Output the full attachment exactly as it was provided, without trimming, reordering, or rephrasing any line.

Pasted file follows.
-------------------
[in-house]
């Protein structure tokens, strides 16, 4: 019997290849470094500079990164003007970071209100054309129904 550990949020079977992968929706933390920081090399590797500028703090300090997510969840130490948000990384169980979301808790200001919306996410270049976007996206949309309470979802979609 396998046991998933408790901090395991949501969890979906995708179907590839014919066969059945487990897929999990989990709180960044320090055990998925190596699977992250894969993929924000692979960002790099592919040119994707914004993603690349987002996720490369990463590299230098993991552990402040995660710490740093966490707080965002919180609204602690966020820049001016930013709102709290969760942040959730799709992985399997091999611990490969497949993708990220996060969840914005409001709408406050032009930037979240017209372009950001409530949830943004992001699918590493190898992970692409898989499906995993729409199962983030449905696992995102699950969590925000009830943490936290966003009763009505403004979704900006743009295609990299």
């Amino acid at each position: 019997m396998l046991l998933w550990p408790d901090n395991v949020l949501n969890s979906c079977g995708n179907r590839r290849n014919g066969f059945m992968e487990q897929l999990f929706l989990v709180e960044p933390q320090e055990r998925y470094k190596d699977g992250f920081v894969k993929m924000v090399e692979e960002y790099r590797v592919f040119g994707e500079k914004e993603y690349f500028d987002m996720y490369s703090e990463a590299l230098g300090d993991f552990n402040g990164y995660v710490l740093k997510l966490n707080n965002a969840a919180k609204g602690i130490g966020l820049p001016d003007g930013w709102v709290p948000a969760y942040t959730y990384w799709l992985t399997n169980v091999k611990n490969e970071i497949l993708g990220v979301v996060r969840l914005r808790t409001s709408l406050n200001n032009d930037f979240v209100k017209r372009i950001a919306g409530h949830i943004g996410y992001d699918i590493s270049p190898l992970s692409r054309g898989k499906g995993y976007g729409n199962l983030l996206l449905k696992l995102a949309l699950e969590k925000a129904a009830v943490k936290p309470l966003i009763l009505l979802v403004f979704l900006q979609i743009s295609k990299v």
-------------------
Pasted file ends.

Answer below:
[in-house]
């Protein structure tokens, strides 16, 4: 019997290849470094500079990164003007970071209100054309129904 550990949020079977992968929706933390920081090399590797500028703090300090997510969840130490948000990384169980979301808790200001919306996410270049976007996206949309309470979802979609 396998046991998933408790901090395991949501969890979906995708179907590839014919066969059945487990897929999990989990709180960044320090055990998925190596699977992250894969993929924000692979960002790099592919040119994707914004993603690349987002996720490369990463590299230098993991552990402040995660710490740093966490707080965002919180609204602690966020820049001016930013709102709290969760942040959730799709992985399997091999611990490969497949993708990220996060969840914005409001709408406050032009930037979240017209372009950001409530949830943004992001699918590493190898992970692409898989499906995993729409199962983030449905696992995102699950969590925000009830943490936290966003009763009505403004979704900006743009295609990299």
């Amino acid at each position: 019997m396998l046991l998933w550990p408790d901090n395991v949020l949501n969890s979906c079977g995708n179907r590839r290849n014919g066969f059945m992968e487990q897929l999990f929706l989990v709180e960044p933390q320090e055990r998925y470094k190596d699977g992250f920081v894969k993929m924000v090399e692979e960002y790099r590797v592919f040119g994707e500079k914004e993603y690349f500028d987002m996720y490369s703090e990463a590299l230098g300090d993991f552990n402040g990164y995660v710490l740093k997510l966490n707080n965002a969840a919180k609204g602690i130490g966020l820049p001016d003007g930013w709102v709290p948000a969760y942040t959730y990384w799709l992985t399997n169980v091999k611990n490969e970071i497949l993708g990220v979301v996060r969840l914005r808790t409001s709408l406050n200001n032009d930037f979240v209100k017209r372009i950001a919306g409530h949830i943004g996410y992001d699918i590493s270049p190898l992970s692409r054309g898989k499906g995993y976007g729409n199962l983030l996206l449905k696992l995102a949309l699950e969590k925000a129904a009830v943490k936290p309470l966003i009763l009505l979802v403004f979704l900006q979609i743009s295609k990299v």